Gallows at 7th Street Entry, 11/15/12

Gallows at 7th Street Entry, 11/15/12
Photo by Gavin Watson

with Barn Burner, Brain Tumors and the Gillespie Killings
7th Street Entry, Minneapolis

Thursday, November 15, 2012

Gallows' set at the roughly half-full Entry Thursday night opened like a punch to the jaw from a brass knuckles-outfitted Lennox Lewis. But as the too-short--though exceptionally rowdy--40-minute set unfolded, it became increasingly difficult to figure out exactly what the punch was for and its initial tooth-loosening impact had faded to dull ache by the end. It was odd to have the Canadian lead singer (former Alexisonfire vocalist/guitarist Wade MacNeil, who replaced founding member Frank Carter) of a British band proselytize about the President of the United States. Stranger still to have so much sports talk at a hardcore show -- the hockey season cancellation has set MacNeil in a bad place of sorts, apparently. None of it was outright awful, mind you, there were just some strange vibes throughout the set, but quite a lot can happen in 40 minutes.

They began with "Misery" from 2009's Grey Britain and almost immediately MacNeil tore off the Bridge Nine (their new record label) flag he had been wearing as a cape, pitched it into the crowd and jumped off the Entry's small stage, inciting a pit that swirled around him as he barked out the lyrics like a meth-addled pit bull. "Everybody Loves You (When You're Dead)" from this year's self-titled offering followed and the set was off to a raucous start. The set came to an unfortunate halt a couple songs later, however, as MacNeil ruminated about hockey for far too long and then, seemingly realizing what he had done, pushed the envelope further after the band started "London is the Reason" by jumping off stage once more, this time to get a beer from the bar.

"True Colours" and a phenomenal version of "Vapid Adolescent Blues" rolled by, but just when the crowd had all but forgotten the awkwardness from a few minutes prior, MacNeil upped the ante by questioning a fan in a Subhumans T-shirt. "Which Subhumans is that, U.K. or Canada?" MacNeil queried and received an answer he did not like: "U.K.," responded the crowd member. "Well, if you're going to ask the Canadian lead singer of a U.K. band which is better, you know the answer -- it's fucking obvious to me," MacNeil ranted along, with bassist Stuart Gili-Ross offering, "Do people even know about the Canadian Subhumans?" "I don't know, do they?" asked MacNeil, pointing his microphone in drummer Lee Barratt's direction. "Just play the fuckin' song, man!" responded Barratt before the band threw the night's haymaker with "In the Belly of a Shark" from their 2006 debut Orchestra of Wolves. They ended the encore-free set with "Cross of Lorraine" and "Orchestra of Wolves," but by then it was all for naught.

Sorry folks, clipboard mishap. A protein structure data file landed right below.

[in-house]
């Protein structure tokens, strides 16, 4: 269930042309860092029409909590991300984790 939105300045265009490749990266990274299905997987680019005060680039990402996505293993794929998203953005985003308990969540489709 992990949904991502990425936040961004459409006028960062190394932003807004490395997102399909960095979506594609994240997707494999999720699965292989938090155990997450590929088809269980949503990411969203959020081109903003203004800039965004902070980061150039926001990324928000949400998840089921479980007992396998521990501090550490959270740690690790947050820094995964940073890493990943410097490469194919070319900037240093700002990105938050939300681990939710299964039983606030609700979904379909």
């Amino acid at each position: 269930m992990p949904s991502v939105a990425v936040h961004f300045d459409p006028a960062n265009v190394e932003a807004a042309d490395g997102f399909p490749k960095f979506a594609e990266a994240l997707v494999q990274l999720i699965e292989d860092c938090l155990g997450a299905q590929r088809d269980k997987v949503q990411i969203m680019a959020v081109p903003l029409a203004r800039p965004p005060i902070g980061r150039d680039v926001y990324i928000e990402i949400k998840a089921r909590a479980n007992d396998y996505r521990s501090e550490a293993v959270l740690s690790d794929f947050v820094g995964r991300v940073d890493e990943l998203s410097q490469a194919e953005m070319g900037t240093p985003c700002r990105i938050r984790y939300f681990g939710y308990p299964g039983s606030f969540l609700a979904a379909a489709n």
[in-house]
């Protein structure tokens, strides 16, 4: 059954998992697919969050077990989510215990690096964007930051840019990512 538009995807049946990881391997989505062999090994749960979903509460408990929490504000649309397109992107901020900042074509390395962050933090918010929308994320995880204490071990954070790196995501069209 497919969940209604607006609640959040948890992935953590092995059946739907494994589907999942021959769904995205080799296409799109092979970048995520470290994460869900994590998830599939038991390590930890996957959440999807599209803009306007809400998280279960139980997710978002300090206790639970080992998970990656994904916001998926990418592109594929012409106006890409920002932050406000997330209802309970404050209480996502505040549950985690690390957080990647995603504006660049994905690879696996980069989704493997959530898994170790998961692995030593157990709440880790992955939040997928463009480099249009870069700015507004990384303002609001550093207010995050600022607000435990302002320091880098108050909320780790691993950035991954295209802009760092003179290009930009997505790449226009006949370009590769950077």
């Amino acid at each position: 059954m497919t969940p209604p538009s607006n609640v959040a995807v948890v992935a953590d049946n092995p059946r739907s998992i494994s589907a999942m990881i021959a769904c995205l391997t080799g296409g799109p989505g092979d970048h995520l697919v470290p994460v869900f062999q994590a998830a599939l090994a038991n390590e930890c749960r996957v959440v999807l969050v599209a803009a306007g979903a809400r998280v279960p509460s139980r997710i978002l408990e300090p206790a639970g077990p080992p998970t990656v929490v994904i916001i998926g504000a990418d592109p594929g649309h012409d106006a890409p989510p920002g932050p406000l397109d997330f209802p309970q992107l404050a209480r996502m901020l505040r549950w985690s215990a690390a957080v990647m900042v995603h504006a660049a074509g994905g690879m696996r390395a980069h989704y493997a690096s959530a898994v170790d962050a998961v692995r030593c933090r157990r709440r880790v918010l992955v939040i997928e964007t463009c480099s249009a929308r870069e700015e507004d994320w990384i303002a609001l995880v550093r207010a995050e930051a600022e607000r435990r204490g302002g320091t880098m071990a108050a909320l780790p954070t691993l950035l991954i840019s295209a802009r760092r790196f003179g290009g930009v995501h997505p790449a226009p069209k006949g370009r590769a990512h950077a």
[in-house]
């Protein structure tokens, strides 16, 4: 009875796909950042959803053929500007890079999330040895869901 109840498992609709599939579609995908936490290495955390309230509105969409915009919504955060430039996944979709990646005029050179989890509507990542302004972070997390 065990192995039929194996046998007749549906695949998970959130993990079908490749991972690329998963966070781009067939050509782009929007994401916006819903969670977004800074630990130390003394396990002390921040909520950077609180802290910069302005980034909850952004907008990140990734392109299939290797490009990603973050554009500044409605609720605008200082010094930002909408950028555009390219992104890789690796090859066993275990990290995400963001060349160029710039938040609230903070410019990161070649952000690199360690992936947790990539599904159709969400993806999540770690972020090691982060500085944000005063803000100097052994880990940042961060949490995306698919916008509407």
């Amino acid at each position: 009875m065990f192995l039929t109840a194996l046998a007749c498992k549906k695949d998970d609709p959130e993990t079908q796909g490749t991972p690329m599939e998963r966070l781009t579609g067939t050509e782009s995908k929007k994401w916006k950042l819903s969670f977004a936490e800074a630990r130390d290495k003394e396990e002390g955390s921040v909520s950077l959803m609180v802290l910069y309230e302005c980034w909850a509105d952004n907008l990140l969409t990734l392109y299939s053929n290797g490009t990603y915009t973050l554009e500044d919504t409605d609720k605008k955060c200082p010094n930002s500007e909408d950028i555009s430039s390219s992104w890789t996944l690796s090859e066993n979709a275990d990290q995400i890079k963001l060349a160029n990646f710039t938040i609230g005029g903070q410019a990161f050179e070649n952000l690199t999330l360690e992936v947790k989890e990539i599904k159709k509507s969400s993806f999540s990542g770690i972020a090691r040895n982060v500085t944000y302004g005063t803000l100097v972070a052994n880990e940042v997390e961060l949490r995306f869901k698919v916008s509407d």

What could have easily been an exceedingly memorable set had been rendered simply above average due to MacNeil's eccentric, off-putting antics and the rest of the band's refusal to rein him in. Many of the Entry's temporary tenants were up front for the beginning of the set but that number slowly dwindled as the show ran its course. The ones who remained were energetic and loud, the whirlpool pit giving life and an intoxicating sense of danger to the Entry's floor but the vast majority of those in attendance should have been there; instead it just looked a small group of people desperately trying to make a legendary party out of one that was just a little more fun than usual.

Critic's Bias: Hardcore is a genre that's mostly lost on me but Orchestra of Wolves unlocked the mystery a bit and I absolutely love that album. Still, it's better than 99.9 percent of all the hardcore I've ever heard (read: it's tuneful and has discernable chords) so it's not a genre I'll be delving into anytime soon.

The Crowd: It's often said that hardcore is a lifestyle in addition to being a musical genre and many seemed to be leading that life.

Random Tidbit: A guy in the crowd was waving the Bridge Nine flag above his head for nearly the entire set. It reminded me of every film clip of hardcore shows I've ever seen and for just a minute, I wanted this to be taking place in a filthy, beer-stained basement in a really bad part of town.

Notebook Dump: Why the hell is he talking about Obama as the world's savior? This is really weird.

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